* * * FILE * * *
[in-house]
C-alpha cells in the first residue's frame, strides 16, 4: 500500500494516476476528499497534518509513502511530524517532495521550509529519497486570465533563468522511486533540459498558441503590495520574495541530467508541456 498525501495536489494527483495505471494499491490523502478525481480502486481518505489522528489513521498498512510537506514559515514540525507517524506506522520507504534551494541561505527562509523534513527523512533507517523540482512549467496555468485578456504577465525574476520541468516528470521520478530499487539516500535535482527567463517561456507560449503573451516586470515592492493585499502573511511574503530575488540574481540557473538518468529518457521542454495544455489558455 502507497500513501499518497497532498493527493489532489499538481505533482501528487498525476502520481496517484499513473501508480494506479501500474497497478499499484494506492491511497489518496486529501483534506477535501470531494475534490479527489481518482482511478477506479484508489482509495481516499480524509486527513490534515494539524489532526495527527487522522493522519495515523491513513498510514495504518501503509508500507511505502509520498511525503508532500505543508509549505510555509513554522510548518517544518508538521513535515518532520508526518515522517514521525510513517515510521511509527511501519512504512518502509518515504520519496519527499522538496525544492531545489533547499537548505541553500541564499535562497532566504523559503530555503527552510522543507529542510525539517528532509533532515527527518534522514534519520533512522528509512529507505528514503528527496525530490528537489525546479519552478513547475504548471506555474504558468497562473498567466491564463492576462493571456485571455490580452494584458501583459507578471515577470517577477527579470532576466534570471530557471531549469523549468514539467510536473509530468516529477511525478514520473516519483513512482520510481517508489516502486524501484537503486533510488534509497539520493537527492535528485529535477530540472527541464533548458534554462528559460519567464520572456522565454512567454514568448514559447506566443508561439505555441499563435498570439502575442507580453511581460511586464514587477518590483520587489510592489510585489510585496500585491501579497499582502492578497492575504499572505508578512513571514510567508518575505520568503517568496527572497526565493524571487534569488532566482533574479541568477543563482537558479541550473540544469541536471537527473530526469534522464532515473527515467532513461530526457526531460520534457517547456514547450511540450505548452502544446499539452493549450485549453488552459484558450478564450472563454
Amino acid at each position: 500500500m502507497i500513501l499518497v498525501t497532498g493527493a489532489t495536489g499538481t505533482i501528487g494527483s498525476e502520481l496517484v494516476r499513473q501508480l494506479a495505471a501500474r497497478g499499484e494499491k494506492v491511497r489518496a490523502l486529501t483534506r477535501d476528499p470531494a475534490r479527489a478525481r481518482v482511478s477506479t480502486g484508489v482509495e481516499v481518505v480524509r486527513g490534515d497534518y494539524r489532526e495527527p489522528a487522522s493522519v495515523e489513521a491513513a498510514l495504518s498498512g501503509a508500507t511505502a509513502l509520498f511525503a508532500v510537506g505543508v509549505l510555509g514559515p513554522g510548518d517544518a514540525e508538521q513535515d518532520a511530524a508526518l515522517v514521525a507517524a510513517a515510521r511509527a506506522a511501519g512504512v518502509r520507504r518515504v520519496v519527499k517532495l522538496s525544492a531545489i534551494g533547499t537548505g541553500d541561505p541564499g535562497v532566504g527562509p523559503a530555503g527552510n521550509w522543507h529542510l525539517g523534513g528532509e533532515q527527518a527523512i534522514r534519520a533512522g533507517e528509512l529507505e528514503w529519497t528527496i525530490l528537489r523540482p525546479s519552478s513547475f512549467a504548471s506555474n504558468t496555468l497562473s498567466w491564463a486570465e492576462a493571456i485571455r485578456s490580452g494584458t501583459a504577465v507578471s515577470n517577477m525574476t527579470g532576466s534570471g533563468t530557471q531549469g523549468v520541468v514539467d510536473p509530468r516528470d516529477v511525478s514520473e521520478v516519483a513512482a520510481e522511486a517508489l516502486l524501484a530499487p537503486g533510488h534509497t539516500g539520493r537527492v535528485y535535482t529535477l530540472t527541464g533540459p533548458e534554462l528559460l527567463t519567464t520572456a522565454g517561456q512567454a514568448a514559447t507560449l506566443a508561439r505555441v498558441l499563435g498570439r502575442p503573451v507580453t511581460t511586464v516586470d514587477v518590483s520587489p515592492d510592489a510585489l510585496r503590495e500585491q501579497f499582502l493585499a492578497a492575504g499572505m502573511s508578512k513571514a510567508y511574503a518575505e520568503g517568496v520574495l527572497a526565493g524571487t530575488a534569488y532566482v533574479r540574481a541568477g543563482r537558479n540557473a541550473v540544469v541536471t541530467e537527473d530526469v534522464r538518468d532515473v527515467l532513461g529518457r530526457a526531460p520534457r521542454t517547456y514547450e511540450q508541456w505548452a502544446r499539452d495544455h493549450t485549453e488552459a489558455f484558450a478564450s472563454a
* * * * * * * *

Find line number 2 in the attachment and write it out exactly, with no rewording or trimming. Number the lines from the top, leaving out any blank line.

C-alpha cells in the first residue's frame, strides 16, 4: 500500500494516476476528499497534518509513502511530524517532495521550509529519497486570465533563468522511486533540459498558441503590495520574495541530467508541456 498525501495536489494527483495505471494499491490523502478525481480502486481518505489522528489513521498498512510537506514559515514540525507517524506506522520507504534551494541561505527562509523534513527523512533507517523540482512549467496555468485578456504577465525574476520541468516528470521520478530499487539516500535535482527567463517561456507560449503573451516586470515592492493585499502573511511574503530575488540574481540557473538518468529518457521542454495544455489558455 502507497500513501499518497497532498493527493489532489499538481505533482501528487498525476502520481496517484499513473501508480494506479501500474497497478499499484494506492491511497489518496486529501483534506477535501470531494475534490479527489481518482482511478477506479484508489482509495481516499480524509486527513490534515494539524489532526495527527487522522493522519495515523491513513498510514495504518501503509508500507511505502509520498511525503508532500505543508509549505510555509513554522510548518517544518508538521513535515518532520508526518515522517514521525510513517515510521511509527511501519512504512518502509518515504520519496519527499522538496525544492531545489533547499537548505541553500541564499535562497532566504523559503530555503527552510522543507529542510525539517528532509533532515527527518534522514534519520533512522528509512529507505528514503528527496525530490528537489525546479519552478513547475504548471506555474504558468497562473498567466491564463492576462493571456485571455490580452494584458501583459507578471515577470517577477527579470532576466534570471530557471531549469523549468514539467510536473509530468516529477511525478514520473516519483513512482520510481517508489516502486524501484537503486533510488534509497539520493537527492535528485529535477530540472527541464533548458534554462528559460519567464520572456522565454512567454514568448514559447506566443508561439505555441499563435498570439502575442507580453511581460511586464514587477518590483520587489510592489510585489510585496500585491501579497499582502492578497492575504499572505508578512513571514510567508518575505520568503517568496527572497526565493524571487534569488532566482533574479541568477543563482537558479541550473540544469541536471537527473530526469534522464532515473527515467532513461530526457526531460520534457517547456514547450511540450505548452502544446499539452493549450485549453488552459484558450478564450472563454